Your child’s hearing will be assessed in detail. It is very important to make sure that every child has had the best possible hearing aids and earmoulds, and has used them consistently before proceeding with decisions about cochlear implantation. The child’s teachers and local therapists may also be asked to comment on the child’s auditory progress.
These initial visits may last for most of the day as there can be a lot of work to do.
Some children may be found to be unsuitable for an implant as assessment progresses. Cochlear implant centres will ensure that everyone understands clearly why the decision against cochlear implantation was made, and will offer the opportunity for alternative ideas to be explored.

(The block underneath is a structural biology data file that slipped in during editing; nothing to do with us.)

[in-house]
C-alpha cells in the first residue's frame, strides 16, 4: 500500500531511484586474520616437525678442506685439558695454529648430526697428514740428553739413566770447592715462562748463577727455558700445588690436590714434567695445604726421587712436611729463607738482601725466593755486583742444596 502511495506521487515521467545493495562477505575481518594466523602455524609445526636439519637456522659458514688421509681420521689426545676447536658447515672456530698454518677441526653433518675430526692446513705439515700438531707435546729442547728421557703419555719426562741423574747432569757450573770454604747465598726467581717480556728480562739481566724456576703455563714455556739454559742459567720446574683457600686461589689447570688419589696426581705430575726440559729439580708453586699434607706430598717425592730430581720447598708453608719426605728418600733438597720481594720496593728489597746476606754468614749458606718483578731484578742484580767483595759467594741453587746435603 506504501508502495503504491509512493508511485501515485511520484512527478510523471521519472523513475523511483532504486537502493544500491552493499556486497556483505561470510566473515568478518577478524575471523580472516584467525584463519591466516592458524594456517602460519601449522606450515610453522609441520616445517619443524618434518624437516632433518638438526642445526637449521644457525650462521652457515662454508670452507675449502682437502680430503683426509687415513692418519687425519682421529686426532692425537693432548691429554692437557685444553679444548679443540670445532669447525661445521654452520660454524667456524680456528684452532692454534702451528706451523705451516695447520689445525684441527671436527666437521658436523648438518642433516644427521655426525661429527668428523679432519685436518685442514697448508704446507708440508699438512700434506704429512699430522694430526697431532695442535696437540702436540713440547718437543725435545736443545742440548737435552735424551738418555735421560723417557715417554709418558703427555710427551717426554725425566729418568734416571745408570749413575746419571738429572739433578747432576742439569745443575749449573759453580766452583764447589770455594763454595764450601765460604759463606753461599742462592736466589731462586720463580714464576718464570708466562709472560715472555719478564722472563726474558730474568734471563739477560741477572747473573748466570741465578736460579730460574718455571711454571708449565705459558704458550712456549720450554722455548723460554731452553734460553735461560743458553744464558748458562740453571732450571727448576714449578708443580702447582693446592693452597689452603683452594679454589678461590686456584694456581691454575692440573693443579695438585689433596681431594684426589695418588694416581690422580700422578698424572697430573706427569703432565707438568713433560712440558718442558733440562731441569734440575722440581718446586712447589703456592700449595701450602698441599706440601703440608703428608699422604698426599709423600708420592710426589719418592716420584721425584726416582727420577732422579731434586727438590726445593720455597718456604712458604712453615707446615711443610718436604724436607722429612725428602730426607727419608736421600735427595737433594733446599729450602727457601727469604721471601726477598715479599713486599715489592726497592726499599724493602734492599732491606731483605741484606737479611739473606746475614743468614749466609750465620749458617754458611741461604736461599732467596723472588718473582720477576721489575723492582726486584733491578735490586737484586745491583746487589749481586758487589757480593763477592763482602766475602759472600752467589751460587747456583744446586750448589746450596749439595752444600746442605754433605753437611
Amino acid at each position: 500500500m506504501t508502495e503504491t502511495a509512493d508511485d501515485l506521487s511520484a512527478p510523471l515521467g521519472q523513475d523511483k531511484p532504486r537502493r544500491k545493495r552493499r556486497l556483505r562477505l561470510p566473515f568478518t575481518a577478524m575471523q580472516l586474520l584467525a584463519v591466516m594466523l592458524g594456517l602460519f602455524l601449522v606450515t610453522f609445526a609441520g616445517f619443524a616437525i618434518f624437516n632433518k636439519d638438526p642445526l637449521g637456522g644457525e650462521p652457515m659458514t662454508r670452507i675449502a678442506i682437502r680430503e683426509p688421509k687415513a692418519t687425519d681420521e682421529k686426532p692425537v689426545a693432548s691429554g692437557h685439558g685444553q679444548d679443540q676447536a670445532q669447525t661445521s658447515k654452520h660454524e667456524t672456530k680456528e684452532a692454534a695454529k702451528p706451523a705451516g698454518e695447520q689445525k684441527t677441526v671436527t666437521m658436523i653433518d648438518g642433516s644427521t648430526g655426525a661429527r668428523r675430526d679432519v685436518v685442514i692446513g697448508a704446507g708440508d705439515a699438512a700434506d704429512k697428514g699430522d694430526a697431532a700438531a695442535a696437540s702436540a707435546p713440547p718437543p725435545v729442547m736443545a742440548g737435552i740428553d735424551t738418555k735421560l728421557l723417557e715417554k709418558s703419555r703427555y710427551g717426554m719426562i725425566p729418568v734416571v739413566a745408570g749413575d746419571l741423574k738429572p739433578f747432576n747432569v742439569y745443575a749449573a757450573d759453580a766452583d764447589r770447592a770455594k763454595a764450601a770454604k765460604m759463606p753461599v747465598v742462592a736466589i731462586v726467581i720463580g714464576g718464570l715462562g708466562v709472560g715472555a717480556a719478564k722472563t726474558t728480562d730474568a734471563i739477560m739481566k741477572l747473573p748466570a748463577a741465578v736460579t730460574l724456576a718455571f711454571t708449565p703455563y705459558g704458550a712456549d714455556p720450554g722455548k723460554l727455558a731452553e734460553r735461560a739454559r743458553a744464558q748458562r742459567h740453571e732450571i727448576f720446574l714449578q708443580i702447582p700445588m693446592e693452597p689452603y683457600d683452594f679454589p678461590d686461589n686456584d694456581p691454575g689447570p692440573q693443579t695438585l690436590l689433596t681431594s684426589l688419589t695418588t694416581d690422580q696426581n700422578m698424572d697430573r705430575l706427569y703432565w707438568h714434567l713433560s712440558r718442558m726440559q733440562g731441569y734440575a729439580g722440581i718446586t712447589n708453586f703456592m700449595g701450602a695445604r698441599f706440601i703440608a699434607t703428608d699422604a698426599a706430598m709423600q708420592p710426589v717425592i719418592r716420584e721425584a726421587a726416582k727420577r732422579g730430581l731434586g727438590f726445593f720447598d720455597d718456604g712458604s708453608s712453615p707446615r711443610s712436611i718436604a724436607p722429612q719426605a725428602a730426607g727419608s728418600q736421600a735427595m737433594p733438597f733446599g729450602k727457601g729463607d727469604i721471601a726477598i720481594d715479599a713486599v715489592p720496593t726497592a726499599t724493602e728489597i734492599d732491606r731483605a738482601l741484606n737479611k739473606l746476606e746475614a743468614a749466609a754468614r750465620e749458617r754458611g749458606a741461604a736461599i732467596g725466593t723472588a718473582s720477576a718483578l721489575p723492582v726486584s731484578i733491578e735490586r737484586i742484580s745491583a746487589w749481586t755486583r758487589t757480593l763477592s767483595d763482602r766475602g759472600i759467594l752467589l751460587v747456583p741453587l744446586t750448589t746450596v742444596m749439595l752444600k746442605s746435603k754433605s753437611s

This involves detailed assessment at home and at school, and a named key-worker will help co-ordinate this and provide a contact for you. As well as visits by the cochlear implant team members to home and school, there will be assessments of language, communication, education and expectations by the advisory teachers, speech and language therapists and psychologists.
Certain specific tests will be important for most children.
A CT scan which is a specialised X-ray of the inner ear is carried out to establish whether it is possible to insert a cochlear implant electrode into the cochlea. It is often followed by an MRI Scan (Magnetic Resonance Image). The MRI will look carefully at the soft tissues, and the nerve of hearing.